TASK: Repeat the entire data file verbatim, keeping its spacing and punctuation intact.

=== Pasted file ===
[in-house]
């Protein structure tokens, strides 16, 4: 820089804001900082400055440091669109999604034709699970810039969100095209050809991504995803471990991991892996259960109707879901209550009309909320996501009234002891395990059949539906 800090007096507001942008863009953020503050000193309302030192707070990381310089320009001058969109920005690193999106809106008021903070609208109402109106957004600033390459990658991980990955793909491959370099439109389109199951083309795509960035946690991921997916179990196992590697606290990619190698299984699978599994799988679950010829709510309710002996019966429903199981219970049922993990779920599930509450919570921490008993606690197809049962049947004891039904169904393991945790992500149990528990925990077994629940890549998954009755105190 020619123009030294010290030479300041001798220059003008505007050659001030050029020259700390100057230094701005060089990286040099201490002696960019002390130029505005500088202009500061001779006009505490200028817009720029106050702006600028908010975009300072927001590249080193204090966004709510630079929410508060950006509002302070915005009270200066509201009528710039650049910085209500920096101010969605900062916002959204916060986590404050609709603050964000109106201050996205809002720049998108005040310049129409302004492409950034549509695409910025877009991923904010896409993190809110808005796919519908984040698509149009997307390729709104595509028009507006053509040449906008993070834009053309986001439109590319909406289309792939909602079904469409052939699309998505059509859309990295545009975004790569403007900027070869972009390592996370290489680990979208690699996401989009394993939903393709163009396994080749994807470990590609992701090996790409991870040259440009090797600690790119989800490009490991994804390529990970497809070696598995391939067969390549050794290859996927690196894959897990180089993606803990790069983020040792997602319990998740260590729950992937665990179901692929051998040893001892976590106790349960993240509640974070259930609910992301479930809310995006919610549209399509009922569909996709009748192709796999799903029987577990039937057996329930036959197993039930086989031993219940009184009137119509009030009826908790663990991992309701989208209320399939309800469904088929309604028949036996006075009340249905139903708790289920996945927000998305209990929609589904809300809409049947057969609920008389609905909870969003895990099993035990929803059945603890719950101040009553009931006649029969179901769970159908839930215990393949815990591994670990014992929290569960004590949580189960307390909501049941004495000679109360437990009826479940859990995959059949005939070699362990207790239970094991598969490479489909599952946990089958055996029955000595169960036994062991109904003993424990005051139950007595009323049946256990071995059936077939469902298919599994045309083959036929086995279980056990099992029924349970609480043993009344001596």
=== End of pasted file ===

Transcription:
[in-house]
């Protein structure tokens, strides 16, 4: 820089804001900082400055440091669109999604034709699970810039969100095209050809991504995803471990991991892996259960109707879901209550009309909320996501009234002891395990059949539906 800090007096507001942008863009953020503050000193309302030192707070990381310089320009001058969109920005690193999106809106008021903070609208109402109106957004600033390459990658991980990955793909491959370099439109389109199951083309795509960035946690991921997916179990196992590697606290990619190698299984699978599994799988679950010829709510309710002996019966429903199981219970049922993990779920599930509450919570921490008993606690197809049962049947004891039904169904393991945790992500149990528990925990077994629940890549998954009755105190 020619123009030294010290030479300041001798220059003008505007050659001030050029020259700390100057230094701005060089990286040099201490002696960019002390130029505005500088202009500061001779006009505490200028817009720029106050702006600028908010975009300072927001590249080193204090966004709510630079929410508060950006509002302070915005009270200066509201009528710039650049910085209500920096101010969605900062916002959204916060986590404050609709603050964000109106201050996205809002720049998108005040310049129409302004492409950034549509695409910025877009991923904010896409993190809110808005796919519908984040698509149009997307390729709104595509028009507006053509040449906008993070834009053309986001439109590319909406289309792939909602079904469409052939699309998505059509859309990295545009975004790569403007900027070869972009390592996370290489680990979208690699996401989009394993939903393709163009396994080749994807470990590609992701090996790409991870040259440009090797600690790119989800490009490991994804390529990970497809070696598995391939067969390549050794290859996927690196894959897990180089993606803990790069983020040792997602319990998740260590729950992937665990179901692929051998040893001892976590106790349960993240509640974070259930609910992301479930809310995006919610549209399509009922569909996709009748192709796999799903029987577990039937057996329930036959197993039930086989031993219940009184009137119509009030009826908790663990991992309701989208209320399939309800469904088929309604028949036996006075009340249905139903708790289920996945927000998305209990929609589904809300809409049947057969609920008389609905909870969003895990099993035990929803059945603890719950101040009553009931006649029969179901769970159908839930215990393949815990591994670990014992929290569960004590949580189960307390909501049941004495000679109360437990009826479940859990995959059949005939070699362990207790239970094991598969490479489909599952946990089958055996029955000595169960036994062991109904003993424990005051139950007595009323049946256990071995059936077939469902298919599994045309083959036929086995279980056990099992029924349970609480043993009344001596």